Blotto’s discography was dominated by singles and four track EPs. They had one album, the supremely entertaining Combo Akimbo (1982), and that was that! So, when the CD age rolled around, the suits over at Blottones publishing must have decided to get in on that! Almost all Blotto’s output was reissued in a single CD collection, including the complete album Combo Akimbo.
Blotto’s Collected Works is probably the most logical pit-stop to check out the band on your musical journey. We begun with their hit “I Wanna Be a Lifeguard”, from their debut EP Hello, My Name Is Blotto, What’s Yours?. “Lifeguard” represents the hopes and dreams of a shoe salesman who really just wants to get paid to hang out on a beach all day. Done in the surf-rock style of course. Then “(We Are The) Nowtones” is a musical advertisement for the band you should hire for your next event. “We are the Nowtones! We do Top 40! We wear matching outfits! We look real sporty! Like a living juekbox, we play the hits. Appear in nightclubs that are the pits.”
At this point the compilation presents the Combo Akimbo album in sequence. For my money, I prefer the vinyl. Not only is it a self-contained work, but it’s got way more beef to it. Comparing LP to CD, there is no question which sounds better. Combo Akimbo is blast of an album, but we’ve already reviewed it, so check that out for more detail. The key takeaway for most people will be the song “Metal Head” featuring Buck Dharma of Blue Oyster Cult, which received some MTV and MuchMusic play in the early 80s. For a certain generation, this is the only Blotto song they know due to its presence on the legendary compilation LP Metal For Breakfast.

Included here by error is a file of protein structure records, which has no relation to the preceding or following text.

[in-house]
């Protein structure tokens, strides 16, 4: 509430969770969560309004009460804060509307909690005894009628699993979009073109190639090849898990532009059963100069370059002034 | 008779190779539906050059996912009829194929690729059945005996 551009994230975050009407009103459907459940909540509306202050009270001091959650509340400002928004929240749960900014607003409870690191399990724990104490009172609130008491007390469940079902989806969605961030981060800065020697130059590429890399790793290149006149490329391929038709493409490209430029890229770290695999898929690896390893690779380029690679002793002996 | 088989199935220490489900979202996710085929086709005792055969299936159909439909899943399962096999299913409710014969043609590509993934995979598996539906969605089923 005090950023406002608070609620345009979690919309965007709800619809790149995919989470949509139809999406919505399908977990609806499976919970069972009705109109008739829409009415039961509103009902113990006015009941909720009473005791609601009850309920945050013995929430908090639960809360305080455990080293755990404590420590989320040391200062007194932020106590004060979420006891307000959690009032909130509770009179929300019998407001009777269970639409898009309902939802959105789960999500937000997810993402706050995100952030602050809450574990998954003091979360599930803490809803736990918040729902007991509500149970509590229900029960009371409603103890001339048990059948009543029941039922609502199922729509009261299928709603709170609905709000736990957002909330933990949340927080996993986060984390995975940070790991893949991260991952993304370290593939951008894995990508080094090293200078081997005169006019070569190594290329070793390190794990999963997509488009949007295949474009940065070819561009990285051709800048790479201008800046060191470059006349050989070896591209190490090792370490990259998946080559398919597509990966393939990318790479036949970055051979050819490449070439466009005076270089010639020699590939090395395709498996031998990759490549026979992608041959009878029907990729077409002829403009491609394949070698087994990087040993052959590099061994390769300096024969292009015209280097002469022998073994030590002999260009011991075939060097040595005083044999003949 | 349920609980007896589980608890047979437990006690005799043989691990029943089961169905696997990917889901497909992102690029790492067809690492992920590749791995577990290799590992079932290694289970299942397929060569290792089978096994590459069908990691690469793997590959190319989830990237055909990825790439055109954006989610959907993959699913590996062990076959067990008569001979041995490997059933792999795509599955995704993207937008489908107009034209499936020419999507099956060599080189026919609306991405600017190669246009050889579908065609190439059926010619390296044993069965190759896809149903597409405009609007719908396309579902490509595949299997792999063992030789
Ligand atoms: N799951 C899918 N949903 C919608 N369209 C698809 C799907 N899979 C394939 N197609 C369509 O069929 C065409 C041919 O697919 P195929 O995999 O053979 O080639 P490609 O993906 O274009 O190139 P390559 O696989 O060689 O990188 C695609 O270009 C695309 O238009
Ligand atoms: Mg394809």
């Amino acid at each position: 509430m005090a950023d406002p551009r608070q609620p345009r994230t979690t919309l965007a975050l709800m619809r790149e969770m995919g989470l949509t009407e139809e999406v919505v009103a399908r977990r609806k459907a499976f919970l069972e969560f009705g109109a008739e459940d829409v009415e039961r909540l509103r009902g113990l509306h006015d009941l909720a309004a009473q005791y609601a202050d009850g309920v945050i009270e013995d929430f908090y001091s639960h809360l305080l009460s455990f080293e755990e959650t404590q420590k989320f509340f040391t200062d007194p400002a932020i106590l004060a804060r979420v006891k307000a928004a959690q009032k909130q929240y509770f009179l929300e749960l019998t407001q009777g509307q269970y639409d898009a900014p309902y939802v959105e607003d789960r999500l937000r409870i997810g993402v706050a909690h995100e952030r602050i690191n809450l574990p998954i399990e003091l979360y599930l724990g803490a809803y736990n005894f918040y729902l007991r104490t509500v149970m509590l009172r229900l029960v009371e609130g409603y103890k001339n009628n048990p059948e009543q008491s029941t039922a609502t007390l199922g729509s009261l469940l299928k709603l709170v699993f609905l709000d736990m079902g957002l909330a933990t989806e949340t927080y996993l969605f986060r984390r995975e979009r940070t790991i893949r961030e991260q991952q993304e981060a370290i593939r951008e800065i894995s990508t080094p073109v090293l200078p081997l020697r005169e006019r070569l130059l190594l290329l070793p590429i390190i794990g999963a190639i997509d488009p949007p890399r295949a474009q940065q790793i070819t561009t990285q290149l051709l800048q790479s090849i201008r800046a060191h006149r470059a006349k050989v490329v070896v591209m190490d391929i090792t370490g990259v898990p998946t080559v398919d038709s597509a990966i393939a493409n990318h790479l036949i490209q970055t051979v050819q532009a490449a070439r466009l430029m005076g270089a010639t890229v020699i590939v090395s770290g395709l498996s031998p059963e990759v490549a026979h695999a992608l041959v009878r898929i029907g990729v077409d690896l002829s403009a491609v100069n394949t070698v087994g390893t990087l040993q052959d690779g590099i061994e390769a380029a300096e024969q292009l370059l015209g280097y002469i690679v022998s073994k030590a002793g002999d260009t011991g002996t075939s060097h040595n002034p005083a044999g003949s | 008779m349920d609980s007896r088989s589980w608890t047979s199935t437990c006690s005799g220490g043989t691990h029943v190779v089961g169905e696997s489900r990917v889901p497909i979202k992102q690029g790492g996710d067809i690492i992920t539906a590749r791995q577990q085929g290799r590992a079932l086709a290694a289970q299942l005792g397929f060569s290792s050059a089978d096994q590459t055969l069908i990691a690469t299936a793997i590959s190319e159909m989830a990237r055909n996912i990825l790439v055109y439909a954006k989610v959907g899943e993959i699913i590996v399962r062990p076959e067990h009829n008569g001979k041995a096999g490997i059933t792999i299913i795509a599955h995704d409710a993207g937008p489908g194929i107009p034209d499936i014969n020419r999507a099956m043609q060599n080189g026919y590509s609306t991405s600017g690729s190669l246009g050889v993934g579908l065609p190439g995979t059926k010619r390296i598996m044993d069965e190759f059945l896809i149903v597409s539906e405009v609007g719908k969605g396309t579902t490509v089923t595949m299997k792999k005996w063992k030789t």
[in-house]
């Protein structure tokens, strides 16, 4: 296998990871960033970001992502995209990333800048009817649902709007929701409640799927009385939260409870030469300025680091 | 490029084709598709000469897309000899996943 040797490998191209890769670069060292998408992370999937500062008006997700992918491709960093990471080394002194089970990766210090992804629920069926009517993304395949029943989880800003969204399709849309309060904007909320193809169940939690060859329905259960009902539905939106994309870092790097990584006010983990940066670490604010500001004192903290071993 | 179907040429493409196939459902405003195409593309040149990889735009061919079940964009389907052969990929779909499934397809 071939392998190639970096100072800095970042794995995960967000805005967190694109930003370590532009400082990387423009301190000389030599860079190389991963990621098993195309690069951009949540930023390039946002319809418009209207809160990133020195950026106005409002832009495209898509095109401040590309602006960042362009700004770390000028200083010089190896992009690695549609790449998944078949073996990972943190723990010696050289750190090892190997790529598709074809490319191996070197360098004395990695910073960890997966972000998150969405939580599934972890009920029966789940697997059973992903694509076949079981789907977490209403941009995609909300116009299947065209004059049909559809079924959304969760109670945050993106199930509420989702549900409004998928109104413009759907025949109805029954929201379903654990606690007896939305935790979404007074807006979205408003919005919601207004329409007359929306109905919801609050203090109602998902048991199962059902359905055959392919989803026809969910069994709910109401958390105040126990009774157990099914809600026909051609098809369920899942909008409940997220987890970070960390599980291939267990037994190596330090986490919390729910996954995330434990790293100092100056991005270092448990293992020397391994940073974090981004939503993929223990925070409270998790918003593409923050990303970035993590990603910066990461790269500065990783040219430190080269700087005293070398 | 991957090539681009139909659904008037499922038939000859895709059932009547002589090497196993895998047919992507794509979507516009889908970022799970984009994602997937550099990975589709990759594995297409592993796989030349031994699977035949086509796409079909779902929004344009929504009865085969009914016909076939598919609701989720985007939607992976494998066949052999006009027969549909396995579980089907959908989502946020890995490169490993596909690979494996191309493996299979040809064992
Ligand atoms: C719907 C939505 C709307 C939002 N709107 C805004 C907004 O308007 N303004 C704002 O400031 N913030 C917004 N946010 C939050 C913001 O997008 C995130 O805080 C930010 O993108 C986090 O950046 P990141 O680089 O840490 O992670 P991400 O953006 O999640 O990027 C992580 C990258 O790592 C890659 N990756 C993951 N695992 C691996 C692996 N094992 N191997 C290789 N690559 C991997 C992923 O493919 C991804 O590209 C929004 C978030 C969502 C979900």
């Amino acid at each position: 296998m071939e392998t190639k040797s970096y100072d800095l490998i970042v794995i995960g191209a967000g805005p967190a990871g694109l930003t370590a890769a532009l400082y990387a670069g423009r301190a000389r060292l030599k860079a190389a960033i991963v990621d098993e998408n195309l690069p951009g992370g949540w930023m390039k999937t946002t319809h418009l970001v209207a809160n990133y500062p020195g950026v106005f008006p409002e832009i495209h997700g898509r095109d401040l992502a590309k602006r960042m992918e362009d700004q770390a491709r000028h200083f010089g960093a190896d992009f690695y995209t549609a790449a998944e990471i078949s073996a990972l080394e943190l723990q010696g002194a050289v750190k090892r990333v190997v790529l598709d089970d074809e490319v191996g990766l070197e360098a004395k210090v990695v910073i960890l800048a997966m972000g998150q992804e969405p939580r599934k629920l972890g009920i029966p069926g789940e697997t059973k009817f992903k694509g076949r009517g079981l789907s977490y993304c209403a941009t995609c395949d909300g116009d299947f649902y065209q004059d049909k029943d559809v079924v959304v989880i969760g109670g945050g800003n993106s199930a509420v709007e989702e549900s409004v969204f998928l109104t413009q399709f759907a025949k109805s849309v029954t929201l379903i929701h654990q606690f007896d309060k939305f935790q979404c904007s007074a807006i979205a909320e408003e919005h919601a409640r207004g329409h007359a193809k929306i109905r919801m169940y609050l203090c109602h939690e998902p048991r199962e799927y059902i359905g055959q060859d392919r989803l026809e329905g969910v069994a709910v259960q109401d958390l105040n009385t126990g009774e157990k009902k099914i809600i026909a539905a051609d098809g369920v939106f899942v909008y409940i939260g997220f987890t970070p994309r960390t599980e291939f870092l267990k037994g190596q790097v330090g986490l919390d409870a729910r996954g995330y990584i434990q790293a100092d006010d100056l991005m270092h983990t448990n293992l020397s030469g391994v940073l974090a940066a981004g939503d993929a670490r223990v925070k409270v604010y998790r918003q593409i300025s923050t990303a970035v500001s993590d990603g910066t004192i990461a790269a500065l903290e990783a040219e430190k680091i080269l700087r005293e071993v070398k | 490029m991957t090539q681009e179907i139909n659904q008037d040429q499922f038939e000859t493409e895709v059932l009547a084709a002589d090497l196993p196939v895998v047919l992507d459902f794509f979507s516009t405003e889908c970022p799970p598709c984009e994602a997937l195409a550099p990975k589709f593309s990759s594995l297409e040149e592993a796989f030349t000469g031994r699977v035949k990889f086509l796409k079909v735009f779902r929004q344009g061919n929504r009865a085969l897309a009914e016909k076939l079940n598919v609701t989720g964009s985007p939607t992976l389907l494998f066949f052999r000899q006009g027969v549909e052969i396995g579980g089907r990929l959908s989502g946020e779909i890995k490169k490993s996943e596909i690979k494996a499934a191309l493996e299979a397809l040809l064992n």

Blotto’s second EP Across and Down (1980) is also presented in sequence. “She’s Got a Big Boyfriend” has a riff similar to the Beatles’ “Paperback Writer”, but the song goes in another direction — 80s pop rock. Then “Gimme the Girl” is tropical reggae vibes via Albany NY. It’s supremely fun for parties. Run for cover if you’re overly sensitive when “My Baby’s the Star of a Driver’s Ed Movie” begins! The classic ballad stylings contrast with the words. The final Across and Down song is the punk rock scorcher “H.S.H.” — “High School Honey”, a clear winner in any race.
“Lightning Strikes” is a real rarity, from a 1982 indy compilation called Hudson Rock: Fifteen Bands From Albany. It’s an also-ran with nice harmonies but is otherwise largely forgettable. A live version of “I Wanna Be a Lifeguard” is better than the studio original, and it’s another rarity. It was originally released on a low quality flexi-disc that came with a 1987 compilation LP also called I Wanna Be a Lifeguard. Then there’s an amusing song called “The B-side”, from the single for “When the Second Feature Starts”. “The A-side gets all the glory, the B-side, that’s another story…and you’re probably not even listening to this right now!”
The only serious skipper is the cover of “Stop! In the Name of Love” with lead vocals by former singer Blanche Blotto. This B-side from the first EP is campy but not particularly good. The overwrought vocals ruin what might have been a cool disco arrangement. Another dicey inclusion is a “karaoke” mix of “Lifeguard” (eww). A better song to include would have been “Bud…Is After Us” from the first EP which otherwise would have made the CD too long.
Yes, it’s the Collected Works, but there’s still a bit more out there to collect. There’s even another compilation CD called Then More Than Ever from 2000, all unreleased material. Still more to explore; but in the meantime consider Collected Works as a great way to get really, really Blotto.